John is carried by the Spirit to a “great and high mountain” (Revelation 21:9-10), where he sees new Jerusalem descend from heaven. It’s the last mountain in Bible, in line with Eden, Sinai, Zion, Moriah, Tabor, Olives. The link with Sinai is especially important, but not because this is a law-giving scene. Rather, this vision picks up on the revelation of the tabernacle pattern to Moses, the tabnit on the mountain, the “pattern” after which the sanctuary is to be built. This scene is important for understanding artistic creation.
Yahweh shows Moses the pattern for the tabernacle – perhaps a sort of blueprint, perhaps a model. Something on the mountain, in the presence of the glory of God, sets the pattern for what Moses will build at the foot of the mountain. Heaven is where things happen first, and once they have been achieved in heaven, they are brought to earth.
In Exodus, the description of the form and furnishings of the tabernacle is laid out in seven speeches from God to Moses, which roughly follow the order of the days of creation. God speaks a new world into existence by these seven speeches, the world-model of the tabernacle, which is an architectural universe, and the new world in which the tabernacle exists.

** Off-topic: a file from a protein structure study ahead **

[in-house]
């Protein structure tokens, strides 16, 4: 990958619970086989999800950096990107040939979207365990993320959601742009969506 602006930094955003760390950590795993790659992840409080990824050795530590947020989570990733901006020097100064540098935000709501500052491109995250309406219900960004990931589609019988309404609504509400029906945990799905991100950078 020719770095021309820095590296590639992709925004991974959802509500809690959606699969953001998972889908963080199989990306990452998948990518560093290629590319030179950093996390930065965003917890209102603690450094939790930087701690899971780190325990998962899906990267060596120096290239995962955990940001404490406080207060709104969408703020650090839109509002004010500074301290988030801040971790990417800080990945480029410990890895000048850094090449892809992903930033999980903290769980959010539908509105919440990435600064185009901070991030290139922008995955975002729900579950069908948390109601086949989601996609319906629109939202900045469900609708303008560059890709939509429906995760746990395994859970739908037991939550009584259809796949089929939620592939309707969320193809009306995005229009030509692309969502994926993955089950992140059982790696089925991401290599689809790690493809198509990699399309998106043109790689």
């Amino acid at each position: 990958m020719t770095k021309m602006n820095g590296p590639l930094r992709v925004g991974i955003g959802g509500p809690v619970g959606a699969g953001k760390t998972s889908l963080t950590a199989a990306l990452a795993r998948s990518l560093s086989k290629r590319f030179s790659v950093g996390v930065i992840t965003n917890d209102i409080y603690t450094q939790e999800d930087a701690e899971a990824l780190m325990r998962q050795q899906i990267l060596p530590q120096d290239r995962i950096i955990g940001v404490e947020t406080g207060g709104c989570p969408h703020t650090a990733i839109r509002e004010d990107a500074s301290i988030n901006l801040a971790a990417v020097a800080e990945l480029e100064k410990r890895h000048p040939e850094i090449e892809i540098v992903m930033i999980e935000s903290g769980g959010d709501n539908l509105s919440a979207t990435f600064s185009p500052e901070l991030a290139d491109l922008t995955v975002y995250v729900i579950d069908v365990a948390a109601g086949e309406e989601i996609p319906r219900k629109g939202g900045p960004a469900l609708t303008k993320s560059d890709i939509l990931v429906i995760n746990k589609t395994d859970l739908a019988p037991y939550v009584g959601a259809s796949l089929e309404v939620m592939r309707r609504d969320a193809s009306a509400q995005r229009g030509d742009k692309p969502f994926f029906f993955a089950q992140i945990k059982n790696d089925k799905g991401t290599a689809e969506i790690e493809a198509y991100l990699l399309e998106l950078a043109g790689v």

But this new world isn’t created simply by the speech of God. God speaks to Moses, Moses has to instruct the craftsmen, and the craftsmen have to do the work. This is mediated creation, God creating a new world through the mediation of human beings!
And that is the position that John is in as well: He is a new Moses on a great and high mountain, seeing the visions of the bridal city from heaven. He delivers this vision to us, and the vision is realized on earth as we make according to the pattern on the mountain. God speaks a new world into being from heaven, but He brings that Word into reality by the breath of the Spirit that works in and through us.